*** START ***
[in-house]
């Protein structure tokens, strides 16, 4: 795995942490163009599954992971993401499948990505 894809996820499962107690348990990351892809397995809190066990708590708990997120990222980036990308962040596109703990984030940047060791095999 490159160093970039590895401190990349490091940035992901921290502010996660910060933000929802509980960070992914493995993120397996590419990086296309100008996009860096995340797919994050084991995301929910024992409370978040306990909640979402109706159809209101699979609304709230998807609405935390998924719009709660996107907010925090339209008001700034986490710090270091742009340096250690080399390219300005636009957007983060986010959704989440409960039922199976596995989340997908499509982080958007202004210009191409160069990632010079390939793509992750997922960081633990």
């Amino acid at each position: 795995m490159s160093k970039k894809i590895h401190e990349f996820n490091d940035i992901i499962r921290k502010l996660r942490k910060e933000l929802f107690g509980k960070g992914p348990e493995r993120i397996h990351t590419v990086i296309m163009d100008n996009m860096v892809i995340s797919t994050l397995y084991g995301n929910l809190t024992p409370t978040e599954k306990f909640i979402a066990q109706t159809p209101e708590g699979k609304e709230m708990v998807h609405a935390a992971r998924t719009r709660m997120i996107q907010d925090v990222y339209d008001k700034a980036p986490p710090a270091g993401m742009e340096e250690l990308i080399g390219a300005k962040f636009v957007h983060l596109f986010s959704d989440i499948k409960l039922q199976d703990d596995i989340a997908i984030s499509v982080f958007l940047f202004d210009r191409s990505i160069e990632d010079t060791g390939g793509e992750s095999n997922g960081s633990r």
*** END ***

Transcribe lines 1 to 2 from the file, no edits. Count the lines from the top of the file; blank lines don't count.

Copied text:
[in-house]
């Protein structure tokens, strides 16, 4: 795995942490163009599954992971993401499948990505 894809996820499962107690348990990351892809397995809190066990708590708990997120990222980036990308962040596109703990984030940047060791095999 490159160093970039590895401190990349490091940035992901921290502010996660910060933000929802509980960070992914493995993120397996590419990086296309100008996009860096995340797919994050084991995301929910024992409370978040306990909640979402109706159809209101699979609304709230998807609405935390998924719009709660996107907010925090339209008001700034986490710090270091742009340096250690080399390219300005636009957007983060986010959704989440409960039922199976596995989340997908499509982080958007202004210009191409160069990632010079390939793509992750997922960081633990």